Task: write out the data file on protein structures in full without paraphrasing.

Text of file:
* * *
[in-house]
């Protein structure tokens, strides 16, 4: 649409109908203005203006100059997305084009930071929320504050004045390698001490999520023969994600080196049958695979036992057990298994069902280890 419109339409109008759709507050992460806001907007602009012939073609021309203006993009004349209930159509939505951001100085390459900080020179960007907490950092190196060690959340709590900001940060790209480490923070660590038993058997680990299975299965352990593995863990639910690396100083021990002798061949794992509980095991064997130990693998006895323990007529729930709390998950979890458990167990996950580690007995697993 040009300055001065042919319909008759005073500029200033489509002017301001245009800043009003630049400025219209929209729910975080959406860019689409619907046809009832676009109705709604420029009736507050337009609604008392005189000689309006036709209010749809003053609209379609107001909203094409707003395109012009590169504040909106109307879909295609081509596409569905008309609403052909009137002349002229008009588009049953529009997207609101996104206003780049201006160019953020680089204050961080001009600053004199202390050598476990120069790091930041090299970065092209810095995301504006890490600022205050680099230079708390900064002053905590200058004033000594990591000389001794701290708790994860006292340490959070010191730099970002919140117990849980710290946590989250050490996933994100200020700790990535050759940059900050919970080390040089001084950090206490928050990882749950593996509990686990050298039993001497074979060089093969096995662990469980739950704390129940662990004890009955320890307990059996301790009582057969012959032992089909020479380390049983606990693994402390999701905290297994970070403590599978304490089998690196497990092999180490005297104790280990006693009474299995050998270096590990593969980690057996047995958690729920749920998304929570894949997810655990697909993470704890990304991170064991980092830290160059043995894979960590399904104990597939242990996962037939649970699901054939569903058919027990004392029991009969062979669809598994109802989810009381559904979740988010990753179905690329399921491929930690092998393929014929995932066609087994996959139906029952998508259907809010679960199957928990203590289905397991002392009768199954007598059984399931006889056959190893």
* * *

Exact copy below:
[in-house]
């Protein structure tokens, strides 16, 4: 649409109908203005203006100059997305084009930071929320504050004045390698001490999520023969994600080196049958695979036992057990298994069902280890 419109339409109008759709507050992460806001907007602009012939073609021309203006993009004349209930159509939505951001100085390459900080020179960007907490950092190196060690959340709590900001940060790209480490923070660590038993058997680990299975299965352990593995863990639910690396100083021990002798061949794992509980095991064997130990693998006895323990007529729930709390998950979890458990167990996950580690007995697993 040009300055001065042919319909008759005073500029200033489509002017301001245009800043009003630049400025219209929209729910975080959406860019689409619907046809009832676009109705709604420029009736507050337009609604008392005189000689309006036709209010749809003053609209379609107001909203094409707003395109012009590169504040909106109307879909295609081509596409569905008309609403052909009137002349002229008009588009049953529009997207609101996104206003780049201006160019953020680089204050961080001009600053004199202390050598476990120069790091930041090299970065092209810095995301504006890490600022205050680099230079708390900064002053905590200058004033000594990591000389001794701290708790994860006292340490959070010191730099970002919140117990849980710290946590989250050490996933994100200020700790990535050759940059900050919970080390040089001084950090206490928050990882749950593996509990686990050298039993001497074979060089093969096995662990469980739950704390129940662990004890009955320890307990059996301790009582057969012959032992089909020479380390049983606990693994402390999701905290297994970070403590599978304490089998690196497990092999180490005297104790280990006693009474299995050998270096590990593969980690057996047995958690729920749920998304929570894949997810655990697909993470704890990304991170064991980092830290160059043995894979960590399904104990597939242990996962037939649970699901054939569903058919027990004392029991009969062979669809598994109802989810009381559904979740988010990753179905690329399921491929930690092998393929014929995932066609087994996959139906029952998508259907809010679960199957928990203590289905397991002392009768199954007598059984399931006889056959190893």